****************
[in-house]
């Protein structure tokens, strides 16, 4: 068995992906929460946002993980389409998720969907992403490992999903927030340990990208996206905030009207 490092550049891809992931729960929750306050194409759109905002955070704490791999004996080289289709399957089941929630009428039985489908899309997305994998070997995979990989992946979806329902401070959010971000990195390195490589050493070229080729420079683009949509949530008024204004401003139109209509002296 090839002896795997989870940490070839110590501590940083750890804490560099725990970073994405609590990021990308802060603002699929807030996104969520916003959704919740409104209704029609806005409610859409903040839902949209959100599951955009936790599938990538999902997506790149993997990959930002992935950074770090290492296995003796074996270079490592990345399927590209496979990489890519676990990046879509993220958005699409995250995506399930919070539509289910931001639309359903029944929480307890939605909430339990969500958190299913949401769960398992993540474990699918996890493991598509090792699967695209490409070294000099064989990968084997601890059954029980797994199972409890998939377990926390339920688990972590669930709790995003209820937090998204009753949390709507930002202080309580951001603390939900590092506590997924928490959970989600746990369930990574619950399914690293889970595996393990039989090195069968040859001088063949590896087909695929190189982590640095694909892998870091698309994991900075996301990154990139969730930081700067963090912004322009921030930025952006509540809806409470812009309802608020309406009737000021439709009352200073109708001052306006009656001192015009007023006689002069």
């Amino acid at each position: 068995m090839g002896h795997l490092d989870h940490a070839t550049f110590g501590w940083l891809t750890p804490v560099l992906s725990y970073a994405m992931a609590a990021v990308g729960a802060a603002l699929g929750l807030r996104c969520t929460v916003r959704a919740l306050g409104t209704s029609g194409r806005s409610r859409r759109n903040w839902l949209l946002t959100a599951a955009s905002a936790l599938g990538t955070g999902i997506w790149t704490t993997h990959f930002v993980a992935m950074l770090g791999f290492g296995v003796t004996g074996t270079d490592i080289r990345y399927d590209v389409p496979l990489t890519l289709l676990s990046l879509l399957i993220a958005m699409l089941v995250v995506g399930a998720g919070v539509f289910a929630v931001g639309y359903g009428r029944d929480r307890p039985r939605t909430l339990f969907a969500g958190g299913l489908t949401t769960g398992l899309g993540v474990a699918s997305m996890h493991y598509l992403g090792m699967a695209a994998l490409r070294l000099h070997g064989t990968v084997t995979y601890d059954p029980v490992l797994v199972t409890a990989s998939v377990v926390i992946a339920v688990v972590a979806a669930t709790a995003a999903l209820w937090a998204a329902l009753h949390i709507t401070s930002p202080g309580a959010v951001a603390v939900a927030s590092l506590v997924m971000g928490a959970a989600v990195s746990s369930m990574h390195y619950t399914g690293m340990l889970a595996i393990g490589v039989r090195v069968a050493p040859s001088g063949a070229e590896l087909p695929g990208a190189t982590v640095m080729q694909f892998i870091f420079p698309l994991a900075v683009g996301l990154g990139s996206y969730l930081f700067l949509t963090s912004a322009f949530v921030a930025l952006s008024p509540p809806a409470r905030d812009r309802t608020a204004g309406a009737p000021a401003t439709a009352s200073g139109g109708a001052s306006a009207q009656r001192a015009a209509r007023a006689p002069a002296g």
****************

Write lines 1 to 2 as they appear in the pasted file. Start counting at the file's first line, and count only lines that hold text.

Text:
[in-house]
């Protein structure tokens, strides 16, 4: 068995992906929460946002993980389409998720969907992403490992999903927030340990990208996206905030009207 490092550049891809992931729960929750306050194409759109905002955070704490791999004996080289289709399957089941929630009428039985489908899309997305994998070997995979990989992946979806329902401070959010971000990195390195490589050493070229080729420079683009949509949530008024204004401003139109209509002296 090839002896795997989870940490070839110590501590940083750890804490560099725990970073994405609590990021990308802060603002699929807030996104969520916003959704919740409104209704029609806005409610859409903040839902949209959100599951955009936790599938990538999902997506790149993997990959930002992935950074770090290492296995003796074996270079490592990345399927590209496979990489890519676990990046879509993220958005699409995250995506399930919070539509289910931001639309359903029944929480307890939605909430339990969500958190299913949401769960398992993540474990699918996890493991598509090792699967695209490409070294000099064989990968084997601890059954029980797994199972409890998939377990926390339920688990972590669930709790995003209820937090998204009753949390709507930002202080309580951001603390939900590092506590997924928490959970989600746990369930990574619950399914690293889970595996393990039989090195069968040859001088063949590896087909695929190189982590640095694909892998870091698309994991900075996301990154990139969730930081700067963090912004322009921030930025952006509540809806409470812009309802608020309406009737000021439709009352200073109708001052306006009656001192015009007023006689002069």